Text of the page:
Do you live near one of the 15 Virginia sites impacted by PFAS contaminants?
If cool, clear water is important to you, then, depending on where you live in Virginia, you might want to rethink your sources.
The Environmental Working Group (EWG) hosts an interactive map on its website, showing per- and polyfluoroalkyl substances (PFAS) contamination throughout the country.
While the name sounds rather scientific, you’re probably familiar with the “forever chemicals” that don’t break down in the environment. The Centers for Disease Control and Prevention (CDC) defines PFAS as “a group of chemicals used to make fluoropolymer coatings and products that resist heat, oil, stains, grease, and water.” That means the nonstick cookware you’re using could contain PFAS, as could clothing designed to repel water (like rain jackets), stain resistant fabrics, or products that resist grease and oil.
While the use of PFAS may seem alarming, it doesn’t mean that you need to toss all of your no-stick kitchen items. Experts estimate that a good set of cookware might last anywhere from five to 10 years. But if you start to notice visible scratch marks or chipping—which could indicate that bits are flaking off in your food—it’s time to look for a replacement.
It’s not too hard to replace a pan. It is difficult, however, to replace a water source—and some Virginians are grappling with the contaminant coming right through their faucets.
PFAS Contamination in Virginia
Unfortunately, the problem is far from uncommon. A study released last month by the US Geological Survey (USGS) found that at least 45% of the country’s tap water contains PFAS.
The EWG’s PFAS contamination map reveals 15 instances in Virginia that exceed the advised maximum concentration level. The majority of the impacted places are military sites, with nine near the shore and one in Richmond. There are other sites with drinking water above the proposed limit in Prince William County, as well as one in Abingdon. Additionally, there’s one instance marked as “other known sites” in Richmond.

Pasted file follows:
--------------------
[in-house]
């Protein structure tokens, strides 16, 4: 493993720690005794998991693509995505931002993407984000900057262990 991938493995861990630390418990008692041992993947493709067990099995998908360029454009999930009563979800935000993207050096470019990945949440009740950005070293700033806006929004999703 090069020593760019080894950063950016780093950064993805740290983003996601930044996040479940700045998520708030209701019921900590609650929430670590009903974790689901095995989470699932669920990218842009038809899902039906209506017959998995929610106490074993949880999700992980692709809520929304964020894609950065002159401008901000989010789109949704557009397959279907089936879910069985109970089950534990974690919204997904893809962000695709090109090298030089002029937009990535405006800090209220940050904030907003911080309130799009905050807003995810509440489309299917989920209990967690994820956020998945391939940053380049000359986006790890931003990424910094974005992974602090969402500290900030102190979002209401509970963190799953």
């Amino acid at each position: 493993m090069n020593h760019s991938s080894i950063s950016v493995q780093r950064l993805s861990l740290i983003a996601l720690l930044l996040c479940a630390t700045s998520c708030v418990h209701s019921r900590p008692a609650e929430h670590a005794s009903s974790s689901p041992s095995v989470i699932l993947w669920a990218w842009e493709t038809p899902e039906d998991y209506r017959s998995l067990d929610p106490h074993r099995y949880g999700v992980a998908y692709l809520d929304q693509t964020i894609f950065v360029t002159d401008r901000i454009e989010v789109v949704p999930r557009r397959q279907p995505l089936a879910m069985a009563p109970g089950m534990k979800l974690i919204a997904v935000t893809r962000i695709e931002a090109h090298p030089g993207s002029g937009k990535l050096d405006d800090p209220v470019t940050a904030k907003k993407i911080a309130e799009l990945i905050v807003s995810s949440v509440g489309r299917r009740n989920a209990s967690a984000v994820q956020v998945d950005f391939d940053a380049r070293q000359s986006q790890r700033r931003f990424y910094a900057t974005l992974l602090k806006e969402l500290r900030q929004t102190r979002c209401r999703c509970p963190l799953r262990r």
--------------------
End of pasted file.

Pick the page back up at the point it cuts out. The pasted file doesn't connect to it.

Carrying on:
If there are PFAS in your water, what does that mean for you? Taking a shower or washing your dishes is unlikely to significantly increase your health risks. Drinking it, on the other hand, is still somewhat of a mystery.
“There is not yet enough research to suggest safe exposure levels for each PFAS,” a portion of an article on PFAS found on the American Association for the Advancement of Science (AAAS) read. “Trace doses of several of the most-researched compounds have been linked to harmful health effects and an increasing number of communities across the country are detecting these chemicals and working to address contamination.”
Some of the health issues linked to PFAS include:
- Increased cholesterol levels
- Decreased antibody responses to vaccines
- Liver damage
- Increased risk of thyroid disease
- And preeclampsia during pregnancy.
“But very little is known about a majority of PFAS, including how long they linger in our bodies (referred to as half-life), their toxicity and how different PFAS may interact in our bodies,” according to the AAAS.
What’s Being Done About PFAS and What Can You Do?
The Environmental Protection Agency (EPA) is taking action against contamination with the PFAS Strategic Roadmap. The plan lays out a strategy to safeguard public health, protect the environment, and hold polluters accountable through research, restriction, and remediation.
In the meantime, there are steps individuals can take to reduce the risk of PFAS contamination in their drinking water.
The EPA suggests to:
- Contact your state environmental protection agency or health department and your local water utility to find out what actions they recommend
- Consider installing in-home water treatment options, like filters, that are certified to lower the levels of PFAS in your water.
To see if there’s a possible contamination risk near you, simply input your address into the EWG’s interactive map.
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